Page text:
Boyle school board looks to save summer ed programs
Cuts have been planned for summer math and literacy programs in the Boyle County School District, but Board of Education members agreed with district educations Thursday that they would like to save the programs.
Boyle County’s summer math and literacy programs had seen their funding reduced in the district’s extra service salary schedule (ESS), as part of proposed budget cuts, made in part so the district can maintain its current number of teachers. The board approved the proposed ESS Thursday, but it plans to meet again Tuesday to look at amending the ESS and continuing to offer the programs.
Assistant Superintendent David Young said the programs ensure students who struggle in those areas don’t fall behind over the summer.
Young said there are two reasons why the programs are important: They help kids to accelerate if they are ready to do so and they keep kids from regressing. Avoiding regression is the most important aspect, he said.
Young said avoiding regression is the most important goal of the programs, and data show they’re successful at it.
Test scores show that among all students in grades three, four and five, about 64 percent regressed in their math skills over the summer; of the 44 elementary kids who participated in the summer math program, 52 percent regressed, he said. For students in middle school, the effect was greater: About 72 percent of all students regressed over the summer, compared to about 36 percent of those who participated in the summer math program.
Young said the math program consisted of students visiting school a few evenings a week and working math curriculum on their own at home.
The literacy program had similar results, Young said, but he didn’t have specific stats on success rates available.
At Junction City Elementary School, 43 kindergarten through fourth-grade students participated and were given free books. Parents kept a reading log and the teachers would check in about every other week. Kids who turned in their book logs in August got to take a trip.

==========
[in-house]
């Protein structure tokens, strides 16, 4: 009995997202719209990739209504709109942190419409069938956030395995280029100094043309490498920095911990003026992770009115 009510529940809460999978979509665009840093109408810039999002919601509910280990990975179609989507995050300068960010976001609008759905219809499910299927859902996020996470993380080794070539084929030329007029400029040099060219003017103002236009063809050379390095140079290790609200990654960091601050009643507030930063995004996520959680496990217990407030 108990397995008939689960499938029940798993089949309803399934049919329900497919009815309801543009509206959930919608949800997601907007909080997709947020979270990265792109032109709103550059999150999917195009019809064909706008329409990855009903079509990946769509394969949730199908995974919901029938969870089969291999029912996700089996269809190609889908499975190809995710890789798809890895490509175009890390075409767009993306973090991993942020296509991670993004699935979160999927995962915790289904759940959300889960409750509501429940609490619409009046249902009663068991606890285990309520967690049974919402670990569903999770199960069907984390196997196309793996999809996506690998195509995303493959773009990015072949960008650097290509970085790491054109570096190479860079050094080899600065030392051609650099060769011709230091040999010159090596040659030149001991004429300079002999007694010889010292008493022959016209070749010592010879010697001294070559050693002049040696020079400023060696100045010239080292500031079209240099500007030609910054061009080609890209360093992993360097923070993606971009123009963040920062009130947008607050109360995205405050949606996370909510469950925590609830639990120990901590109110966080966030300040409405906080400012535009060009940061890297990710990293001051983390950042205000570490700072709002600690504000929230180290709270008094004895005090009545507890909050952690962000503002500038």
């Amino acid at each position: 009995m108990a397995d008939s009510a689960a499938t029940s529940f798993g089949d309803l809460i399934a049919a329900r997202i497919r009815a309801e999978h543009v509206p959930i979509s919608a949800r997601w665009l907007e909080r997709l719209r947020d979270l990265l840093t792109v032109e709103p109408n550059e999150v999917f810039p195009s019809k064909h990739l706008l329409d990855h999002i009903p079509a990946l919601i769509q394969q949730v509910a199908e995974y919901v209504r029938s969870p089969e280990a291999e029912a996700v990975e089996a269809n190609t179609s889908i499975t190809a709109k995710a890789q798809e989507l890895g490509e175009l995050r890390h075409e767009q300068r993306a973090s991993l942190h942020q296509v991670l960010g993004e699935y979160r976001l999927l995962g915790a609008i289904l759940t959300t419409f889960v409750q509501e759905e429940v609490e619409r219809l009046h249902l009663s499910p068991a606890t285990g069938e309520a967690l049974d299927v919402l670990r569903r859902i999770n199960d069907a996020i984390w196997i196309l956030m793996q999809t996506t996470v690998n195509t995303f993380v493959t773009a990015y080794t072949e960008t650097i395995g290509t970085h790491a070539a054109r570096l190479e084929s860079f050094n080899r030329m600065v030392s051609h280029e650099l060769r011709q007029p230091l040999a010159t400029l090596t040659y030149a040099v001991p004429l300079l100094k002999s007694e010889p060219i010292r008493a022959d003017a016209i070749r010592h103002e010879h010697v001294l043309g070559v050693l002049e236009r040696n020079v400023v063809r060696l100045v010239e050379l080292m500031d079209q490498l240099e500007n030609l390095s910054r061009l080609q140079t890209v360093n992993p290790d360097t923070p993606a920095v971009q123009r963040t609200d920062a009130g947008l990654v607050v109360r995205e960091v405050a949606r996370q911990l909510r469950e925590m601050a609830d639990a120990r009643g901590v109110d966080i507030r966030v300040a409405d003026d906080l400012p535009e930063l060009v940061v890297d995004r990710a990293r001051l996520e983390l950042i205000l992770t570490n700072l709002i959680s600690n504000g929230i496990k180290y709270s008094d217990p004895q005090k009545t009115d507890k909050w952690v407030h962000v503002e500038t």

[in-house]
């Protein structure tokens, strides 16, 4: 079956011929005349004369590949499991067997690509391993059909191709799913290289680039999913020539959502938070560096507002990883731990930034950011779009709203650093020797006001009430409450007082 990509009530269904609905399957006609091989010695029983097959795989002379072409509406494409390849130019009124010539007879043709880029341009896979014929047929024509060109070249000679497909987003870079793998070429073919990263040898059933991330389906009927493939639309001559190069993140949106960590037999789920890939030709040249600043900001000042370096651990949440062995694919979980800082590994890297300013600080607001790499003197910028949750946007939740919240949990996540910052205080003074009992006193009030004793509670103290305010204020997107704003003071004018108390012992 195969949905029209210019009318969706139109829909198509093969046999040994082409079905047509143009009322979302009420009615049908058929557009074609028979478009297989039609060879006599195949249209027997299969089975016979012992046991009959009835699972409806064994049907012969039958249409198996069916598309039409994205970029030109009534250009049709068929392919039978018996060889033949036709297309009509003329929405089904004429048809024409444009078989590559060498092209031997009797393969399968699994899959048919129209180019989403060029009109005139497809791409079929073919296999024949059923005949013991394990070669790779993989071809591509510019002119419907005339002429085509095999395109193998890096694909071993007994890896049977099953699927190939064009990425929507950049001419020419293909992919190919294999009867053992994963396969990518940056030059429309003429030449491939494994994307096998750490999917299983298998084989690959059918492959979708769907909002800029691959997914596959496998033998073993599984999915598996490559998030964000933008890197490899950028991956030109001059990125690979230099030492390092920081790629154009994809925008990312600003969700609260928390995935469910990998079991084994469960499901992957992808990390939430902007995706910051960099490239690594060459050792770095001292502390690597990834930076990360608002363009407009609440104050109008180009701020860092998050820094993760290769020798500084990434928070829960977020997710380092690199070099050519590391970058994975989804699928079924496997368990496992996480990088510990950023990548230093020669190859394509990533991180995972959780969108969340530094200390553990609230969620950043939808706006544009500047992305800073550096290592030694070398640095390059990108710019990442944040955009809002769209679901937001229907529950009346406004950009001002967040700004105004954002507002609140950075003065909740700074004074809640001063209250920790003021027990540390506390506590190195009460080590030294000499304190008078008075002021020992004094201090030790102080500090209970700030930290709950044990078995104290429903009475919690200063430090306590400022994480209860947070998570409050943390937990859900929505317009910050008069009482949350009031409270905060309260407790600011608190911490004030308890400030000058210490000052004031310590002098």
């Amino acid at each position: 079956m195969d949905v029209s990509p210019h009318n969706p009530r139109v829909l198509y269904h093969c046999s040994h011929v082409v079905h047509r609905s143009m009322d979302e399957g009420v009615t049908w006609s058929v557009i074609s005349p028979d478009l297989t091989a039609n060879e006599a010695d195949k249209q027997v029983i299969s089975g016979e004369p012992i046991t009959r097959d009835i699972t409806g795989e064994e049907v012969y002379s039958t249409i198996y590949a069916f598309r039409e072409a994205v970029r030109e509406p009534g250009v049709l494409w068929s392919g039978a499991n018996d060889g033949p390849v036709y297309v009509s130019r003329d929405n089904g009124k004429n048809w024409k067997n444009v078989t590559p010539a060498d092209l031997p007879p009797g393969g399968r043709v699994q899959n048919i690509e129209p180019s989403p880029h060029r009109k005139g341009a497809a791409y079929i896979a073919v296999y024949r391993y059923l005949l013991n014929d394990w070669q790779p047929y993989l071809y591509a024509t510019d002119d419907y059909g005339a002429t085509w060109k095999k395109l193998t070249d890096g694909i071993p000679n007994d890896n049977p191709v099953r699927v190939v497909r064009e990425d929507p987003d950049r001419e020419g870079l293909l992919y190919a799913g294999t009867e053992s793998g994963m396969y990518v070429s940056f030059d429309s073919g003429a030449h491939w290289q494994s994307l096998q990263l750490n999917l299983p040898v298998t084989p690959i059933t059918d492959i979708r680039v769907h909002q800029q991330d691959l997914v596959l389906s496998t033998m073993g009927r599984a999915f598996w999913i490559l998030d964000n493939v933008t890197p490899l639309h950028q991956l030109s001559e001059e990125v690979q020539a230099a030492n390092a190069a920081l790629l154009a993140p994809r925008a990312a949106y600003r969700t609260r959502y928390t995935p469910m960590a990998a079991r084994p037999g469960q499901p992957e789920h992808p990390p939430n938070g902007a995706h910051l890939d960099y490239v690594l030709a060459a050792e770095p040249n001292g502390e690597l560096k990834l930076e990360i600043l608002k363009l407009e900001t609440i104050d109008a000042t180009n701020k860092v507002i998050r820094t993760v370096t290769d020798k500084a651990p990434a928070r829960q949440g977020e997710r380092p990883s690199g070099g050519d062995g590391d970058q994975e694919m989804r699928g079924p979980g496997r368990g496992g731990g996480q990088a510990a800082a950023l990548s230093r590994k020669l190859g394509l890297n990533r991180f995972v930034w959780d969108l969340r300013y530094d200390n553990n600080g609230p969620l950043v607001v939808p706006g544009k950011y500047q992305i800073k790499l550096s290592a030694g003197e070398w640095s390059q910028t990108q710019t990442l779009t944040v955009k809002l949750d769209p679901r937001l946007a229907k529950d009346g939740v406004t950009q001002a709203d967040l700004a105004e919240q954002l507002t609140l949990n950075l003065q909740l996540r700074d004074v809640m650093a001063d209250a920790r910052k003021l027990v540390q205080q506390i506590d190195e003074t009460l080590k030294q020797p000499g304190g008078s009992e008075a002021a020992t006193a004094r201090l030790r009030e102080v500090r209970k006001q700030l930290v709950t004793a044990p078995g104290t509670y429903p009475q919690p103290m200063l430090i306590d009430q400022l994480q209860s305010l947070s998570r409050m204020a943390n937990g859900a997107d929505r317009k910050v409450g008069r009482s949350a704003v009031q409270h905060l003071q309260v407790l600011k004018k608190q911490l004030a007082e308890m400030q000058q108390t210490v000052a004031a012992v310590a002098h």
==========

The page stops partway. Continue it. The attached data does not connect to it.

Principal Pam Strunk said that’s the most successful method, because students won’t or can’t come to the school during the summer and many don’t have books at home they can read. Strunk said she’s already purchased the books for this summer.
At Woodlawn Elementary School, 59 students participated. They came to the school, either through private transportation or via bus and took trips every few weeks. It’s a model that works, said Principal Bernice Bates; they had good participation.
She’s already had teachers interested in teaching this summer.
At Perryville Elementary School, 27 students participated. Principal Chris Sloan said kids read at home, take trips and come to school twice a week. Students also received free books.
Only 18 students participated in the Boyle County Middle School. Getting participation among middle school students is always difficult, Young said.
“I promise you, we beat the drum at the middle school just as hard as we do at the elementary school,” he said.
Teachers chose students for the literacy programs they felt could benefit, while the math program was open to any students that wanted to participate.
“I think there’s a real need for it,” said Board member Julie Jones.
Board member Steve Tamme asked that Young and the principals look closely at what they need. Young said some of the positions were not filled last year, because they weren’t needed.
The board will have a special meeting at 7:45 a.m. Tuesday at the central office at 101 Citation Drive, Suite C in Danville, to discuss amending the ESS schedule to include the summer programs.
By KENDRA PEEK and BEN KLEPPINGER Perryville will need a special called meeting and some swift decision-making on some controversial... read more